This year, there seemed to be even less correlation than usual between quality and likely price, with many an exciting minor wine (and as I write I have not yet finished my tastings of less famous Médocs, the usual bargain hunting ground). Unfortunately, these en primeur tastings take place ridiculously early, a year before most of the wines will even be bottled, let alone be drinkable. Prices for the ones to be sold as futures will presumably seep out over the weeks to come as proprietors play the usual watch-my-neighbour game.
In my list of likely relative bargains below I have assumed that 2016 release prices in euros will be very similar to those of the 2015s, but the Bordelais are notorious for imposing unexpected price increases. Only one thing is clear: the 2016 primeurs campaign will be painful for those of us paying in sterling.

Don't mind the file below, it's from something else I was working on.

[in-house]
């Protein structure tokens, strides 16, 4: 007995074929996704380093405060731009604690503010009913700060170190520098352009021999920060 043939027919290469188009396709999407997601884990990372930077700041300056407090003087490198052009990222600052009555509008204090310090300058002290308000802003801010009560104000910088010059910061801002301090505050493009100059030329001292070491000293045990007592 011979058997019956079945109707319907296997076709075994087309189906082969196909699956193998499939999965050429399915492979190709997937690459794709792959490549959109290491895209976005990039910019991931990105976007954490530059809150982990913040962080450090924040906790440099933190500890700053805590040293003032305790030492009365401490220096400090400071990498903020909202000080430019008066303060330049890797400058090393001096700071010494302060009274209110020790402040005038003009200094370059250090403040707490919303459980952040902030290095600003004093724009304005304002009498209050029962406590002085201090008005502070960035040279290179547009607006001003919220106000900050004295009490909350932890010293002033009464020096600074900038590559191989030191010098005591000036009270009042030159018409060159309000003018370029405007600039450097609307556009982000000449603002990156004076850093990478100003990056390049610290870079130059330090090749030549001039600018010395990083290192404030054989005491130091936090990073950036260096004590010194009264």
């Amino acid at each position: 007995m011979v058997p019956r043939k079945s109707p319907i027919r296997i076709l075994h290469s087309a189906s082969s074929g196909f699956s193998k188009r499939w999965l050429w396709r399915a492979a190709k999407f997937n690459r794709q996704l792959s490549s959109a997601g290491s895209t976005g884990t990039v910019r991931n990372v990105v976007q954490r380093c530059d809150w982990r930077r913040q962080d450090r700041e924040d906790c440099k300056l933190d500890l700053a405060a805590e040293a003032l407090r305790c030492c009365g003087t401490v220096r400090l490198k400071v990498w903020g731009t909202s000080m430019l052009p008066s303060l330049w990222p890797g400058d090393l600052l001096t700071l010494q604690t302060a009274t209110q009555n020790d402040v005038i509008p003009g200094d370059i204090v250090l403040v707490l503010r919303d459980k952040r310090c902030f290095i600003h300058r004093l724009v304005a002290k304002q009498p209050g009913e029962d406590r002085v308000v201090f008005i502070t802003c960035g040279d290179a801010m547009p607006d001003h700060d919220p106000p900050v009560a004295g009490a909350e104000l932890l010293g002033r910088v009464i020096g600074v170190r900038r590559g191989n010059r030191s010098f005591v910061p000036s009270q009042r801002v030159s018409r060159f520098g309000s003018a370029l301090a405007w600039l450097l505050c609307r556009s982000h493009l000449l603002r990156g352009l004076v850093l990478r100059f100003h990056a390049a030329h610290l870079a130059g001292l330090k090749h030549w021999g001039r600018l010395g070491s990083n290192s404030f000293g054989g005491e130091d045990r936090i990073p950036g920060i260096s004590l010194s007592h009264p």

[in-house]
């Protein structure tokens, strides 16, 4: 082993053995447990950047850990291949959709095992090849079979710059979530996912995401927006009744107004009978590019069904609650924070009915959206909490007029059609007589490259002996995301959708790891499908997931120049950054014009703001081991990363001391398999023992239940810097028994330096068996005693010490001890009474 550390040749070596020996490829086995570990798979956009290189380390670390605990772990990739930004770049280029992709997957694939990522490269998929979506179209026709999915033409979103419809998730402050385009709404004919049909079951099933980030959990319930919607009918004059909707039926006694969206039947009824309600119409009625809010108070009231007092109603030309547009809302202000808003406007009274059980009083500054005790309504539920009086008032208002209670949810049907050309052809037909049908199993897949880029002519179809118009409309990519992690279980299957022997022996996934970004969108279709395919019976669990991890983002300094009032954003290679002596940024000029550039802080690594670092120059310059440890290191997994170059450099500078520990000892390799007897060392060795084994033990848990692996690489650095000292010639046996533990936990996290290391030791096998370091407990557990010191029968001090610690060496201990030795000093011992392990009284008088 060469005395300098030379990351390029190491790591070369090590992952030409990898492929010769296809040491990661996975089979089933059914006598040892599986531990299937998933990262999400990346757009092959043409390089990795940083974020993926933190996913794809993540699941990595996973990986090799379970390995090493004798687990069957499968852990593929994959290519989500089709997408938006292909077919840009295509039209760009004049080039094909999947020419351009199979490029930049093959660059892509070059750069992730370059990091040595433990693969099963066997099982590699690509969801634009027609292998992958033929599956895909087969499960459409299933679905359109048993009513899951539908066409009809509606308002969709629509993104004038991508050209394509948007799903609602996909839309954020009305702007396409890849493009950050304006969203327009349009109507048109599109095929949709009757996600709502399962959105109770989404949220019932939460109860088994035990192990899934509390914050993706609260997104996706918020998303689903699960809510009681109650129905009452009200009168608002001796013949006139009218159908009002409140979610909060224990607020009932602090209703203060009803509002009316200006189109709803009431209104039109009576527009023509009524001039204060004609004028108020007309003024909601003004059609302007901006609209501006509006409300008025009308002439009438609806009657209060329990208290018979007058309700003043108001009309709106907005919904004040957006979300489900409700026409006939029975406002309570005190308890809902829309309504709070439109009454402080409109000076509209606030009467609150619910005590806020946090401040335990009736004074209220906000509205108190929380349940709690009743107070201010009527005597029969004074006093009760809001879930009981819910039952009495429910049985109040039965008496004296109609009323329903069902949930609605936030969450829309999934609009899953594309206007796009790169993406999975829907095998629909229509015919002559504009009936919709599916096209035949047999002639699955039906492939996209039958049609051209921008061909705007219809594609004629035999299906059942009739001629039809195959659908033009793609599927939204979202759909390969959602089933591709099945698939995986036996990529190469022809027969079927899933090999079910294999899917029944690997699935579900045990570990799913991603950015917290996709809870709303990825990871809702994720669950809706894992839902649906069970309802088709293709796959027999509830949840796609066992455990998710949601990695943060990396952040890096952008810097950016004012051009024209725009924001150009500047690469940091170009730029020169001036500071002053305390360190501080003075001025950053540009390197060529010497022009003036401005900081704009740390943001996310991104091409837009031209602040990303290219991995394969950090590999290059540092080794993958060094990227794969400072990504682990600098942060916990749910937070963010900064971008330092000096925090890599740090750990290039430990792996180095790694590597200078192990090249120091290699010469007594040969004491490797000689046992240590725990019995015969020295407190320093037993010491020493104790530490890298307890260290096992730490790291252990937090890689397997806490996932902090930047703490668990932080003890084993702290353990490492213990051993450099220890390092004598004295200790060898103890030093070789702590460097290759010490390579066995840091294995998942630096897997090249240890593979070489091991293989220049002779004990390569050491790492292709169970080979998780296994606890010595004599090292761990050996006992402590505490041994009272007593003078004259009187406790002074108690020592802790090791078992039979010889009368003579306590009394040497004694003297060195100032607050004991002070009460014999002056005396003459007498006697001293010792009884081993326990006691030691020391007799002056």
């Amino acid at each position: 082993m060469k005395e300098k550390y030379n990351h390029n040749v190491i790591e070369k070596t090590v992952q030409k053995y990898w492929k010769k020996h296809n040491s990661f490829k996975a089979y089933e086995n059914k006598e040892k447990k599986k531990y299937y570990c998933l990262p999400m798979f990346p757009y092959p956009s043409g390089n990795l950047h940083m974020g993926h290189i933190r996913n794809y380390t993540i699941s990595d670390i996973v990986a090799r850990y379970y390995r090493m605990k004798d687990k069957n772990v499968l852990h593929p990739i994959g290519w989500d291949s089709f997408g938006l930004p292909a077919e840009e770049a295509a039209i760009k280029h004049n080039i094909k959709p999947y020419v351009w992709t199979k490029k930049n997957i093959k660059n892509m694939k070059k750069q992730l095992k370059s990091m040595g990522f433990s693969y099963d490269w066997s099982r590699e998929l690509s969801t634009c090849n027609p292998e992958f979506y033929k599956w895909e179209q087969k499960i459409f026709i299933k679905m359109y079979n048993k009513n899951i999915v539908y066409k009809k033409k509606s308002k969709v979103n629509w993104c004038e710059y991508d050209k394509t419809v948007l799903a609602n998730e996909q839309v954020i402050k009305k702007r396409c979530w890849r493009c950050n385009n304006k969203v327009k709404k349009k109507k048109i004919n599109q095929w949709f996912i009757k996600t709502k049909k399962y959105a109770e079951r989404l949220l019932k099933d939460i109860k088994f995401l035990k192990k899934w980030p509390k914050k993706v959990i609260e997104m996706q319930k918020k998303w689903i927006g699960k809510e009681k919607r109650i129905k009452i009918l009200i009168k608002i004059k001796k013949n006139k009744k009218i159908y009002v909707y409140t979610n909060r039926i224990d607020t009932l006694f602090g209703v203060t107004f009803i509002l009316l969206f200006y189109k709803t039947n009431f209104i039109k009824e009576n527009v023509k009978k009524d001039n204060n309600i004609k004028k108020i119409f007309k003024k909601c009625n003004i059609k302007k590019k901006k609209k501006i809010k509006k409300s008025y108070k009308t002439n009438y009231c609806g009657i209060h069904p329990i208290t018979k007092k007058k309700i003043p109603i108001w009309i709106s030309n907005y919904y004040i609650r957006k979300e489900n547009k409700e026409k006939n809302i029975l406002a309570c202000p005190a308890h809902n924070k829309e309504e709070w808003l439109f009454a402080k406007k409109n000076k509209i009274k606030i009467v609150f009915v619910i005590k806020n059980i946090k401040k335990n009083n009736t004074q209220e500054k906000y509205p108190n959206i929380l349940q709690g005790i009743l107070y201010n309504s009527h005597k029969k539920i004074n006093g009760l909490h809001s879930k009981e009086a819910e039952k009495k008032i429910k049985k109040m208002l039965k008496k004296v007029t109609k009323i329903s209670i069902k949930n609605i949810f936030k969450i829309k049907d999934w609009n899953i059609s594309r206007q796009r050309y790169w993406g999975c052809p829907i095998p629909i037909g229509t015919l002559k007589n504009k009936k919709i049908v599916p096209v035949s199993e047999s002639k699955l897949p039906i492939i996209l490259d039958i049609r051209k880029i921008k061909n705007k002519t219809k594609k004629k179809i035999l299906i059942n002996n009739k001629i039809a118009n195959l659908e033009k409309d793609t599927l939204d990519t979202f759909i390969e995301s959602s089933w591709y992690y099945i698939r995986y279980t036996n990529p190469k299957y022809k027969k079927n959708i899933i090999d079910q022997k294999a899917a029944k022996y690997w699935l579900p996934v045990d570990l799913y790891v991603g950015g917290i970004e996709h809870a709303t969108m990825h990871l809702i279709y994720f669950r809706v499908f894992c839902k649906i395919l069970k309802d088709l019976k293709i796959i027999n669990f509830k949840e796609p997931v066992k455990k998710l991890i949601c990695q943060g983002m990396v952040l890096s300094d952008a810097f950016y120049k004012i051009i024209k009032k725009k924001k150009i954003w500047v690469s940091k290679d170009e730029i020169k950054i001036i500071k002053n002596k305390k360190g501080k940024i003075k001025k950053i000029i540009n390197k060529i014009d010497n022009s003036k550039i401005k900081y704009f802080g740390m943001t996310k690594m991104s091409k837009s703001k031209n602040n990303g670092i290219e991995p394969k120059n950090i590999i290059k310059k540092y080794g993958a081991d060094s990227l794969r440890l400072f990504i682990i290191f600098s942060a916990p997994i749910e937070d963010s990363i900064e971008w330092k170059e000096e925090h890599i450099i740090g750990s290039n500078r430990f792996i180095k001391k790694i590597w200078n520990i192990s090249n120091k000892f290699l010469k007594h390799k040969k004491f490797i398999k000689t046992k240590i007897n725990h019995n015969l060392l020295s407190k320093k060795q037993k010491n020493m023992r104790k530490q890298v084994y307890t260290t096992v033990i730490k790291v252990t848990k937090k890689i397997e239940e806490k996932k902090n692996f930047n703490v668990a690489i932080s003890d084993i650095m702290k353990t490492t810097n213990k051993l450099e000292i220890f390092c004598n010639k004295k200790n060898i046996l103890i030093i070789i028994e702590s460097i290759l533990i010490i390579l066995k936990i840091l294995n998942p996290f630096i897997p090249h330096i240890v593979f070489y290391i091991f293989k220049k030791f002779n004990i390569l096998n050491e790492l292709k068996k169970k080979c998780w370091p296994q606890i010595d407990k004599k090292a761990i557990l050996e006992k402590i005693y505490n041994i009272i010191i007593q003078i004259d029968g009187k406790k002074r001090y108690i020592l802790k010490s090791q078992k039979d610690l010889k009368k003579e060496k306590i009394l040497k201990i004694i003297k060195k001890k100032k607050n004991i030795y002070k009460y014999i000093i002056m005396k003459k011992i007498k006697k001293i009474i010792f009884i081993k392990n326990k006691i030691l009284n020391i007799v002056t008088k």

SOME POSSIBLE 2016 LEFT-BANK BARGAINS
These recommendations have very different likely lifespans. Very few of them are likely to last as long as a classed growth, but they should provide delightful medium-term drinking.
Prices in brackets are the average global tax-free prices cited by wine-searcher.com for the 2015, unless stated otherwise. Many, probably most, of these will be released only when ready to ship but I think their quality is such that they deserve credit even at this early stage.
Roquetaillade Lagrange (£10, 2014), St-Robert, Poncet Deville (£11, 2011)
Arcins (£16), Beaumont (£11), Charmail (£14), Citran (£12), Cissac (£20), Clément-Pichon (£15), Coufran (£12), de Gironville (£9), Lamothe-Bergeron (£12), Lanessan (£13), Larrivaux (£10), Malescasse (£13), Reysson (£16), La Tour Carnet (£23), Verdignan (£19)
Liouner (£11, 2012)
La Cardonne (£20, 2012), La Chandellière (£7, 2014), Chapelle de Potensac (£24), Fontis (£12 2011), Goulée (£22, 2014), Taffard de Blaignan (£14, 2013), Le Temple (£9, 2014), Vieux Maurac (£6, 2013)
Deyrem Valentin (£16)
Branas Grand Poujeaux (£21), Dutruch Grand Poujeaux (£13), Mauvesin Barton (£11)
La Garde (£17), Le Pape (£21)
Le Boscq (£19), Capbern (£15), Clauzet (£14), Le Crock (£17), Meyney (£23), Ormes de Pez (£22), Pez (£22), Sérilhan (£13), Tour de Pez (£13), Tronquoy Lalande (£19, 2014)
Glana (£17), Lalande Borie (£19), Moulin Riche (£19), Les Ormes